Speaking of the vultures, they are in many ways one of the primary draws of the reserve. Faia Brava spans the sides of a steep cliff, a prime nesting locale for vultures, and is home to a great abundance of these birds. By far the most common species was the Griffon vulture, which can be spotted throughout the region but was particularly numerous in and around the Côa valley. The other, less abundant, vulture species found in the reserve was the Egyptian vulture, a significantly smaller animal and very distinct in appearance with its white plumage and bright yellow head. Throughout the day, one could see them soaring in the sky, and since we visited in spring, we had the opportunity to peek into their cliffside nests. Iberia is the vulture hotspot in Europe, and while these large birds are found throughout the southern parts of the continent, once even ranging as far north as Britain, Spain and Portugal are the places where you will see them in the greatest numbers. Here, the climate is amicable and the rocky geography rich in nesting spots, making it an ideal place for vultures. Still, there are problems, chief among them the fact that vultures are scavenging birds, and Iberia has in recent years grown increasingly scarce of carcasses for them to consume. This problem is not absent in the reserve but it is diminished, in part because the birds are fed on an irregular basis – an event that serves as one of Faia Brava’s primary attractions, and a spectacle which we got to observe. On top of this, natural processes have more space within the reserve, with dead animals being allowed to stay and decay. Due to the near complete absence of deer, the carcasses found are typically restricted to those of smaller animals, ones which provide little food. But on occasion, when one of the semi-feral horses or cattle dies, the vultures are simply too fast for anyone to remove the bodies before they are eaten. Death is certainly not the only way in which the cattle and horses help improve the natural processes of the reserve, as they are keystone species and therefore vital parts of the ecosystem.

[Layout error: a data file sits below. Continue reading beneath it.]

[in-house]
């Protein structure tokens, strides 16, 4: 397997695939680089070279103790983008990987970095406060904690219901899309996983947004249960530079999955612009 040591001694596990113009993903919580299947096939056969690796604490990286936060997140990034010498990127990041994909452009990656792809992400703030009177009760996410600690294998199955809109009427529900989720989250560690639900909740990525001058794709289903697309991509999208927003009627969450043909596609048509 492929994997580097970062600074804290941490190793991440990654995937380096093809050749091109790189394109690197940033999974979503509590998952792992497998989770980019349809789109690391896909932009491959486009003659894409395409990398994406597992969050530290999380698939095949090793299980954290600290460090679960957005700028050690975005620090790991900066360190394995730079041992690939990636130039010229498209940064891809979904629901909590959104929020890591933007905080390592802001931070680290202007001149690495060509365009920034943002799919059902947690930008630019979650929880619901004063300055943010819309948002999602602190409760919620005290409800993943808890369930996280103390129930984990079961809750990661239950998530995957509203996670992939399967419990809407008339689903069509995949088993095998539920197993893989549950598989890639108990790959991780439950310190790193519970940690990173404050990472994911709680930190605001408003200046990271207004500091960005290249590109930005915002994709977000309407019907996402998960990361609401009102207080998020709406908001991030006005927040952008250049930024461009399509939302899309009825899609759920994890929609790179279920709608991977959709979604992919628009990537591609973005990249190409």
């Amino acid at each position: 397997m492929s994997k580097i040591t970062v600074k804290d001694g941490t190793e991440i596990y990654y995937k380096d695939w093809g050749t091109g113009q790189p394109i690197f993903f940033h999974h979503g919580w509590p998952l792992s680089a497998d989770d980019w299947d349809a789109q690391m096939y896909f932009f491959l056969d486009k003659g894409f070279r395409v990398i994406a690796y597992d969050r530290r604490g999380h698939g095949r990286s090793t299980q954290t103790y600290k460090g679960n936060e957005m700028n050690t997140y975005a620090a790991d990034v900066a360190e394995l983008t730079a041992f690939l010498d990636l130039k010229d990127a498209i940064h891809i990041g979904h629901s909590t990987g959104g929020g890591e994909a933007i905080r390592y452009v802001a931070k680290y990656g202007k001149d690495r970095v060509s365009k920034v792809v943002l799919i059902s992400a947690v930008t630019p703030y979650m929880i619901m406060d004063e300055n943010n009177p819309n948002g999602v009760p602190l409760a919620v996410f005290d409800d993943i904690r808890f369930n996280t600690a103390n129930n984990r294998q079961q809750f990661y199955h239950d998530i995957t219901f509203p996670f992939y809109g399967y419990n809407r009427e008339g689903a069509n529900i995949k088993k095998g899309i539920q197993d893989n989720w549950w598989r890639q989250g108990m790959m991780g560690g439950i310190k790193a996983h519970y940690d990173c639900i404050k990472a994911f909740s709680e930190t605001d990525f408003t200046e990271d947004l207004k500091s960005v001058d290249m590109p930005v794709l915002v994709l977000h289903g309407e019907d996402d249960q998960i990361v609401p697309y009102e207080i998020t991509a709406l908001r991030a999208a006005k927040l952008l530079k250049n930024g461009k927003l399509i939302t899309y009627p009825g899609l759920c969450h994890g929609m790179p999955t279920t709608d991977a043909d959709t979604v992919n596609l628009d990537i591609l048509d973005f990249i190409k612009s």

Their influence throughout the reserve is obvious, from the ponds and ditches that they create by scraping the ground and forming depressions where they sleep, to the meadows and openings in otherwise dense vegetation – a result of their grazing and browsing. Fire is a large problem in Faia Brava and the surrounding regions, and without the grazing pressure exerted by large herbivores, the entire reserve would become overgrown, not only diminishing the biodiversity, as many species depend on open areas, but greatly increasing the fire hazard, as openings in the vegetation function as natural firebreaks.